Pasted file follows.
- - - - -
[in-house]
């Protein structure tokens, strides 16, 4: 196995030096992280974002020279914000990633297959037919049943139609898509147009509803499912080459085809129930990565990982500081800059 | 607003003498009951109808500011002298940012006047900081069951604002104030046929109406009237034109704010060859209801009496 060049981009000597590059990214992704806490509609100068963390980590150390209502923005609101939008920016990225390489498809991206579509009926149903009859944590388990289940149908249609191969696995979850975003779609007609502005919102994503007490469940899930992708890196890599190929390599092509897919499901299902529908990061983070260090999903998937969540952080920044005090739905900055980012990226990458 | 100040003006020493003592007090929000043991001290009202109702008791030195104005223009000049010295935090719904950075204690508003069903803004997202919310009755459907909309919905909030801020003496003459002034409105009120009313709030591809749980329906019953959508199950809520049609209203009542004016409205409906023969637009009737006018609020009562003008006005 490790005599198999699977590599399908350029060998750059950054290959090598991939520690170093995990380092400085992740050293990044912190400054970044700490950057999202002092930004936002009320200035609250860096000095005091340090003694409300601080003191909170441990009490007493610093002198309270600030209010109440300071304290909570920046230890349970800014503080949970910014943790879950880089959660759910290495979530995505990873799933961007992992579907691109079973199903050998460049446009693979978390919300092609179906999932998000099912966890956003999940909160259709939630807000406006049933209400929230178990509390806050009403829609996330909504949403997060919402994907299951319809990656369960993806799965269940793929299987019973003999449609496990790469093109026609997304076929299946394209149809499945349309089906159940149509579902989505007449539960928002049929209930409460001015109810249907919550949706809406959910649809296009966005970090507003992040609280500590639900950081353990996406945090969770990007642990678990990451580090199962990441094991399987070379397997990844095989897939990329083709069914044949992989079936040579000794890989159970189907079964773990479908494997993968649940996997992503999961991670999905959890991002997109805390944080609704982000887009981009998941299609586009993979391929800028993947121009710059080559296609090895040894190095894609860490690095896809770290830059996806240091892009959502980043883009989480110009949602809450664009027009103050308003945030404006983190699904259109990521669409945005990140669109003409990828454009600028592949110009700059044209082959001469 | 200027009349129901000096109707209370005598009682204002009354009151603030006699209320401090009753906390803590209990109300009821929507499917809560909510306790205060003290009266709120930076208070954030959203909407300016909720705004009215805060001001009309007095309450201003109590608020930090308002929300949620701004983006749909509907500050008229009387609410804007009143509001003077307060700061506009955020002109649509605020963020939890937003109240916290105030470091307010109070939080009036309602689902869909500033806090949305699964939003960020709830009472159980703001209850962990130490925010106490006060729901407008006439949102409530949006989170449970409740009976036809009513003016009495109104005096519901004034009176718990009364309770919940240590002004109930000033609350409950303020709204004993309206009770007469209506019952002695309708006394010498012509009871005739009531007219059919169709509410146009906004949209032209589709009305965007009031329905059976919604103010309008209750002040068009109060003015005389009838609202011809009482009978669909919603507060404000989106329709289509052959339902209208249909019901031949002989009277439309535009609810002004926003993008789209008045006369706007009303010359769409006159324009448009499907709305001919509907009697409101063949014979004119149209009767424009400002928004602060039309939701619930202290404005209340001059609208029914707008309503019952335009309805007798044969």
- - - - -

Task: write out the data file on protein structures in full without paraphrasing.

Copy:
[in-house]
């Protein structure tokens, strides 16, 4: 196995030096992280974002020279914000990633297959037919049943139609898509147009509803499912080459085809129930990565990982500081800059 | 607003003498009951109808500011002298940012006047900081069951604002104030046929109406009237034109704010060859209801009496 060049981009000597590059990214992704806490509609100068963390980590150390209502923005609101939008920016990225390489498809991206579509009926149903009859944590388990289940149908249609191969696995979850975003779609007609502005919102994503007490469940899930992708890196890599190929390599092509897919499901299902529908990061983070260090999903998937969540952080920044005090739905900055980012990226990458 | 100040003006020493003592007090929000043991001290009202109702008791030195104005223009000049010295935090719904950075204690508003069903803004997202919310009755459907909309919905909030801020003496003459002034409105009120009313709030591809749980329906019953959508199950809520049609209203009542004016409205409906023969637009009737006018609020009562003008006005 490790005599198999699977590599399908350029060998750059950054290959090598991939520690170093995990380092400085992740050293990044912190400054970044700490950057999202002092930004936002009320200035609250860096000095005091340090003694409300601080003191909170441990009490007493610093002198309270600030209010109440300071304290909570920046230890349970800014503080949970910014943790879950880089959660759910290495979530995505990873799933961007992992579907691109079973199903050998460049446009693979978390919300092609179906999932998000099912966890956003999940909160259709939630807000406006049933209400929230178990509390806050009403829609996330909504949403997060919402994907299951319809990656369960993806799965269940793929299987019973003999449609496990790469093109026609997304076929299946394209149809499945349309089906159940149509579902989505007449539960928002049929209930409460001015109810249907919550949706809406959910649809296009966005970090507003992040609280500590639900950081353990996406945090969770990007642990678990990451580090199962990441094991399987070379397997990844095989897939990329083709069914044949992989079936040579000794890989159970189907079964773990479908494997993968649940996997992503999961991670999905959890991002997109805390944080609704982000887009981009998941299609586009993979391929800028993947121009710059080559296609090895040894190095894609860490690095896809770290830059996806240091892009959502980043883009989480110009949602809450664009027009103050308003945030404006983190699904259109990521669409945005990140669109003409990828454009600028592949110009700059044209082959001469 | 200027009349129901000096109707209370005598009682204002009354009151603030006699209320401090009753906390803590209990109300009821929507499917809560909510306790205060003290009266709120930076208070954030959203909407300016909720705004009215805060001001009309007095309450201003109590608020930090308002929300949620701004983006749909509907500050008229009387609410804007009143509001003077307060700061506009955020002109649509605020963020939890937003109240916290105030470091307010109070939080009036309602689902869909500033806090949305699964939003960020709830009472159980703001209850962990130490925010106490006060729901407008006439949102409530949006989170449970409740009976036809009513003016009495109104005096519901004034009176718990009364309770919940240590002004109930000033609350409950303020709204004993309206009770007469209506019952002695309708006394010498012509009871005739009531007219059919169709509410146009906004949209032209589709009305965007009031329905059976919604103010309008209750002040068009109060003015005389009838609202011809009482009978669909919603507060404000989106329709289509052959339902209208249909019901031949002989009277439309535009609810002004926003993008789209008045006369706007009303010359769409006159324009448009499907709305001919509907009697409101063949014979004119149209009767424009400002928004602060039309939701619930202290404005209340001059609208029914707008309503019952335009309805007798044969």